“But when it comes to these targeted attacks, the attackers go after whichever machines the targets are using. So if the targets are using Macs, they’ll go after Macs.”
Schouwenberg said in terms of the proportion of available systems infected, Flashback was the most successful malware outbreak of the year.
“When you look at relative market share, the Flashback malware in terms of prevalence was the size of [the infamous Windows worm] Conficker,” he said. “This was an absolutely huge event in the Apple world. When you extrapolate [the number of Macs infected] to Windows numbers, that’s about 10 million.”
2. Cyberweapons: Flame…
Cyberwarfare is a term that often gets hyped up, especially when a politician or general is speaking.
In fact, the Stuxnet worm, which crippled an Iranian uranium-enrichment facility in the summer of 2010, was for nearly two years the only known cyberweapon that had destroyed anything.
That changed this past spring, when a series of cyberattacks destroyed computer systems at oil facilities in Iran, as well as in the offices of the Iranian oil ministry.
Wiper, the malware thought to be responsible for the attacks, was never found, although certain tell-tale signs indicated it was similar to Stuxnet and its cousin Duqu.
During the investigation in May, however, researchers from Kaspersky, the Iranian computer emergency response team MAHER and the CrySyS Lab at Budapest University in Hungary discovered something else —possibly the most sophisticated piece of malware ever seen. Kaspersky’s team called it “Flame.”
The size, age and sophistication of Flame were startling. It was 20 megabytes in size, as large as a complex smartphone game, while most malware is only a few dozen kilobytes in size.
Flame contained a dozen different modules that could be added and subtracted according to the task at hand, which made it extremely versatile as spyware.
It could map out networks, index files, record audio and video, log keystrokes, take screenshots and archive emails and instant messages. When its job was done, it would destroy all signs of itself on any 32-bit Windows PC, and sometimes the host system as well.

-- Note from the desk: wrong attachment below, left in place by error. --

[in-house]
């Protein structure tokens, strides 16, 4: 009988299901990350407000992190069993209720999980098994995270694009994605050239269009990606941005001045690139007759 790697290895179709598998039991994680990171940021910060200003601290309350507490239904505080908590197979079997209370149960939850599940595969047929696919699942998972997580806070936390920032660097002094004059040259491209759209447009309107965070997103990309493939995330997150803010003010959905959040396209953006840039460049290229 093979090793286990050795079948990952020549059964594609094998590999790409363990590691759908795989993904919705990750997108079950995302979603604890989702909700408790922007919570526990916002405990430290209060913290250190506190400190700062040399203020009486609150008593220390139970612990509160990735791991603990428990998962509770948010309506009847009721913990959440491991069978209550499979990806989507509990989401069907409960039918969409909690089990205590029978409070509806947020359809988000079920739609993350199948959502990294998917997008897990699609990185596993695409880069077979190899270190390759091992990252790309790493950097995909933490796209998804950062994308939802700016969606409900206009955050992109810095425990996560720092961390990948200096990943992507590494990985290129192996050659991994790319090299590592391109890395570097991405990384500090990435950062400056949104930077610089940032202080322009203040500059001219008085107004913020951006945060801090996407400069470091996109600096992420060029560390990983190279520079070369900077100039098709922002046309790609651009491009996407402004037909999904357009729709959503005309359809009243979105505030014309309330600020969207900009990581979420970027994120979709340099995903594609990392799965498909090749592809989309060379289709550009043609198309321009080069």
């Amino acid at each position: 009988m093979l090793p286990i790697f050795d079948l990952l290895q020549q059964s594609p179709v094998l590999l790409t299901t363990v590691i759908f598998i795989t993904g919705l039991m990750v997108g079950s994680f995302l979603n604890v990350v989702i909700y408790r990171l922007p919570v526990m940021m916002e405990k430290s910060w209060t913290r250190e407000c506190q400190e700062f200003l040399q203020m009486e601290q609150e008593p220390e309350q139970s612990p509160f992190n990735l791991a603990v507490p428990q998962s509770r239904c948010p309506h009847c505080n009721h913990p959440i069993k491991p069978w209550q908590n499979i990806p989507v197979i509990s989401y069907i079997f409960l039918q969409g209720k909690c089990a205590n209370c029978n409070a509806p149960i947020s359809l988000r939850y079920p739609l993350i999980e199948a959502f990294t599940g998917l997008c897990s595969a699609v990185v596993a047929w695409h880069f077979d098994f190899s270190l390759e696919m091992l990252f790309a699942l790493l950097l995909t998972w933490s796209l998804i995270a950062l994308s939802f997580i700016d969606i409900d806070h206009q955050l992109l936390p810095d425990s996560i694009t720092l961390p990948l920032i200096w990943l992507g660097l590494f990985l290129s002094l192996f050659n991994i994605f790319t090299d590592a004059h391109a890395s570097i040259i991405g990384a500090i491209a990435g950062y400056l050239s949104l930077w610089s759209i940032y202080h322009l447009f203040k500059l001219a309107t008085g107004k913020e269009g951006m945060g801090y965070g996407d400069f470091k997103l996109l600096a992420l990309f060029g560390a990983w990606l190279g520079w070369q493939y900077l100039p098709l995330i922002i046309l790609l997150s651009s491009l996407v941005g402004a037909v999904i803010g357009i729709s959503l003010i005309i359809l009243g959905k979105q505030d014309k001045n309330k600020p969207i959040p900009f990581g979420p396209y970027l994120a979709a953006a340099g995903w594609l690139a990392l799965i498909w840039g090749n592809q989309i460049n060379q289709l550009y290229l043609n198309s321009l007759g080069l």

Yet despite its size, Flame was at least five years old at the time of its discovery —an enormous amount of time for a piece of malware to be “in the wild.”
As Raiu said in a press release, Flame was “an example of a complex malicious program that could exist undetected for an extended amount of time while collecting massive amounts of data and sensitive information from its victims.”
A couple of weeks after its discovery, Dutch researchers found that Flame’s creators had pulled off a mathematical breakthrough.
Using unknown techniques, Flame’s creators had created a nearly-impossible cryptologic collision that allowed Flame to present itself as a signed, genuine Windows update package direct from Microsoft. No anti-virus software could have stopped it.
In August, Kaspersky researchers found a highly sophisticated Trojan in the Middle East, this time spying on Lebanese banks.
Like ordinary criminal banking Trojans, this new malware, which Kaspersky researchers dubbed “Gauss,” stole online-banking credentials to break into accounts. Yet Gauss didn’t steal any money —just information.
In their year-end review, Raiu and Emmer said Gauss added a “new dimension to nation-state cyber-campaigns,” even if it was nowhere as sophisticated as Flame.